Is this a gorilla crab?

Froggieboy

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this crab came of my live rock, and at first I was certain it was a gorilla crab because of the hairy legs. But when I did some more digging I am not certain anymore. It does not have the white eyes and the legs are the only things that are hairy. His body isnt.
 

Donya

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Do you have a top-down pic of the crab showing the carapace shape?

From this pic it looks to me more like it may be a Mythraculus (Mythrax crab, Mythrax sculptus being the commonly sold species) or possibly a relative. Maythraculus can come in colors other than green and reddish brown is pretty common, even closer to black sometimes. Although it's not completely clear from the photo, the claws appear to be curved (I presume there would be an opening in the middle when closed) with spoon-shaped tips, which is characteristic of those crabs. Mythrax can have VERY hairy legs and a bit of hair on the carapace, so that in itself does not mean it's a bad crab. The only thing that stands out as unusual for a Mythraculus to me is how dark the claws are relative to the body (although you can get very dark crabs, it's usually more uniformly dark).

Gorilla crabs, which usually means Xanthid crabs, typically have short, very thick claws ending in a point rather than a spoon shape. This crab definitely has spoon-tip claws. What I can't tell is carapace shape and whether there's a gap in the middle when the claws are closed or if it's more flush, but at any rate I don't think it's a typical gorilla crab.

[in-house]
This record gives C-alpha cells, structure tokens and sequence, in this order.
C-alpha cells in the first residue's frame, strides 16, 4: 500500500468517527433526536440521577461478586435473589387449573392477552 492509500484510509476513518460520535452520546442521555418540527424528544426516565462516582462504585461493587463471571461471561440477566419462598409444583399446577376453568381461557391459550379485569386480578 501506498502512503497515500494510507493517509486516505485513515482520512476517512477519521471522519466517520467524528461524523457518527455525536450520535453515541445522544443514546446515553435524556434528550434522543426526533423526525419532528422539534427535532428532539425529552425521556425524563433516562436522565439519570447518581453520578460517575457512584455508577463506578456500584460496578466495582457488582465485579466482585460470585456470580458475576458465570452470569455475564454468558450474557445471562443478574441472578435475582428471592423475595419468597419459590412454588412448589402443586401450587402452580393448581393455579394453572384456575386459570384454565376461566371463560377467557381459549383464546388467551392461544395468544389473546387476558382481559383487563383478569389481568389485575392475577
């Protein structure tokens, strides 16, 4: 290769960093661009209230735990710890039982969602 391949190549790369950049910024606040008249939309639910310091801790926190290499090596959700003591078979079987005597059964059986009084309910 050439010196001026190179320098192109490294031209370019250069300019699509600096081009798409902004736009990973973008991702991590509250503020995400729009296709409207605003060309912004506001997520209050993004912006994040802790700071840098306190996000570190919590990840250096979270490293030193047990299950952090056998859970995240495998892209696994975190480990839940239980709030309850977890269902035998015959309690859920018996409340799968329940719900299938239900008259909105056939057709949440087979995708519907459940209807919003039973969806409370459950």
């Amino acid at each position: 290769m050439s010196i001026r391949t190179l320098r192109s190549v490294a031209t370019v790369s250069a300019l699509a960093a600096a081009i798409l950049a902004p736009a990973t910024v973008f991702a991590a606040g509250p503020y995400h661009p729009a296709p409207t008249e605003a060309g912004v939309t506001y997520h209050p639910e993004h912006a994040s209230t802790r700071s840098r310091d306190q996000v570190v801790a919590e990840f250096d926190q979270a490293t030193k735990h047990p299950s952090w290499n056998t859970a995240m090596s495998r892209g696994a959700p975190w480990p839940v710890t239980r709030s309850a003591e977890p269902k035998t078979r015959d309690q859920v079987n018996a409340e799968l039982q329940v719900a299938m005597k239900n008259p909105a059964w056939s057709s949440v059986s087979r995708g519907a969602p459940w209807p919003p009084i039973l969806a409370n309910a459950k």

EDIT: I should say Xanthids that are typically hitchikers on live rock have the thick, short point claws but there are some exceptions as it's a big group with many species and there are other claw shapes out there in that group. I just mean that from this pic it still doesn't look like what usually gets called a gorilla crab in the hobby.
 
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Froggieboy

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Do you have a top-down pic of the crab showing the carapace shape?

From this pic it looks to me more like it may be a Mythraculus (Mythrax crab, Mythrax sculptus being the commonly sold species) or possibly a relative. Maythraculus can come in colors other than green and reddish brown is pretty common, even closer to black sometimes. Although it's not completely clear from the photo, the claws appear to be curved (I presume there would be an opening in the middle when closed) with spoon-shaped tips, which is characteristic of those crabs. Mythrax can have VERY hairy legs and a bit of hair on the carapace, so that in itself does not mean it's a bad crab. The only thing that stands out as unusual for a Mythraculus to me is how dark the claws are relative to the body (although you can get very dark crabs, it's usually more uniformly dark).

Gorilla crabs, which usually means Xanthid crabs, typically have short, very thick claws ending in a point rather than a spoon shape. This crab definitely has spoon-tip claws. What I can't tell is carapace shape and whether there's a gap in the middle when the claws are closed or if it's more flush, but at any rate I don't think it's a typical gorilla crab.